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Season: 1

Episode: 10

Actors: Kelsey Grammer, Jack Cutmore-Scott, Nicholas Lyndhurst

Release Date: Friday 13th October 2023

Genre(s): Comedy

Running time: 200 minutes

There's a moment, early in the first episode, where Frasier drolly remarks that he's "no stranger to an underperforming dinner party."

There's a kind of comfort in a line like that. It mirrors a similar line from the original series, where Kelsey Grammer almost winks at the camera when someone (Laurie Metcalf, to be precise) talks about the horrors of playing the same character for decades. 'Frasier' ran for 11 seasons, totalling 264 episodes with some of them being the finest sitcom episodes ever produced. Quite smartly, 'Frasier' kicks off the new series like it's following on from the old as if it were in a hiatus.

Kelsey Grammer is much as he was, and the new cast takes up much of the places left by the old. Erudite and drily funny, Grammer clearly enjoys returning a familiar character and playing off a new cast. Chief among them is Jack Cutmore-Smith, who plays Frasier's son Frederick - now preferring to call himself Freddy - but is effectively taking the place left by Marty Crane, Frasier's dad. In fact, there's a touching tribute to the late, great John Mahoney at the end of the first episode - which is set just a few days after Marty's passing. Anders Keith plays David, the son Niles and Daphne Crane and fills in for an absent David Hyde Pierce, while Nicholas Lyndhurst and Jess Salguerio are pastiches of Roz and Daphne at various points and situations.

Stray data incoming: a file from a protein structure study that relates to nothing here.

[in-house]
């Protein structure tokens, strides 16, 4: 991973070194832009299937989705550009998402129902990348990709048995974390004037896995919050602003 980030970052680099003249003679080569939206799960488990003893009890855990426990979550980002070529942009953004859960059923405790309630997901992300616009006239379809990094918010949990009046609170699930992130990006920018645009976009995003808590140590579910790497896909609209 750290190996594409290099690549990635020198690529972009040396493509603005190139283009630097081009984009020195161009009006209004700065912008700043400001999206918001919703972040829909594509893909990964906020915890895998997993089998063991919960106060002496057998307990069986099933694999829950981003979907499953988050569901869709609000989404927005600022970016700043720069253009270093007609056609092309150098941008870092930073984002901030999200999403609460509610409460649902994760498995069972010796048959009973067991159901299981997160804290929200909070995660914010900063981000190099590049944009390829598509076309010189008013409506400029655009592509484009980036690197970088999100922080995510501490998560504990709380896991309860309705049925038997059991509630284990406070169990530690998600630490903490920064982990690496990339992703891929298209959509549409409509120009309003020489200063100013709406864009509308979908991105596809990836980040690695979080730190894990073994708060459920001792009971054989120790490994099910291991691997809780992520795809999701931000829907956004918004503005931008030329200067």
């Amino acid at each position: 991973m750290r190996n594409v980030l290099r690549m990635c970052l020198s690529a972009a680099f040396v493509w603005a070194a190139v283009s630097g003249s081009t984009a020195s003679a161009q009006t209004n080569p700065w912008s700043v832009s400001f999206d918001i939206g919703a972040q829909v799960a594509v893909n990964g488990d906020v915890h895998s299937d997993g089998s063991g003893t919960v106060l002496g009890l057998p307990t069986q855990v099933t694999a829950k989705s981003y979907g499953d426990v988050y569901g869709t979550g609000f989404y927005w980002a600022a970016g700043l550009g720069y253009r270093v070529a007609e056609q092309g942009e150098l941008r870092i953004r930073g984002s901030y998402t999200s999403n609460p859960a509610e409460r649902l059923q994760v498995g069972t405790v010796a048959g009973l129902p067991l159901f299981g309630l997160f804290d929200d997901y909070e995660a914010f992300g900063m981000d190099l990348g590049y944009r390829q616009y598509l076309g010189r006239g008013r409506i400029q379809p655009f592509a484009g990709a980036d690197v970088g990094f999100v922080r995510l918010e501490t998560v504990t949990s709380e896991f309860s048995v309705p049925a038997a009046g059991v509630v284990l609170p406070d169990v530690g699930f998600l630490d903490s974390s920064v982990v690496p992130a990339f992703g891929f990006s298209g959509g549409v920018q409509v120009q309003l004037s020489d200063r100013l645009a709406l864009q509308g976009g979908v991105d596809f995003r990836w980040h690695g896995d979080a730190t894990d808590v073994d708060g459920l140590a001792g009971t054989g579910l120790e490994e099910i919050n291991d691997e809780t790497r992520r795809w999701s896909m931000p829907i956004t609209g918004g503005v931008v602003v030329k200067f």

In the space of a couple of episodes, the old rhythm returns and it's like it's 1993 all over again. Frasier and Freddy bounce off one another, the embarrassment of the other playing out much the same way it did between Frasier and Marty, while David literally walks through a scene with a dry remark every so often. Nicholas Lyndhurst's fuddy-duddy professor character has the kind of drollness that Peri Gilpin delivered with ease. Even the set has the same kind of high-brow gawdiness of the original series. Technology, the internet, Kelsey Grammer's brief stint on reality TV - all of it fades like a distant memory and you begin to recall a comforting time of frothy, unchallenging sitcom humour with witty repartees, delivered neat and dry in thirty minutes or less.

Compared to other revivals - 'And Just Like That...', for the most part - the dynamic and the concept is defined by how familiar it is. There's no need to rewrite the playbook when it's working absolutely fine as it is. Yes, that might seem cynical and uninspired to some, but 'Frasier' as a show was borne out of a time when it could sustain itself almost indefinitely on the strength of its cast and its writers. There's an agelessness to the format, and in the here and now, the kind of smart and witty humour 'Frasier' provides is sorely missed and feels like something new in the current TV landscape.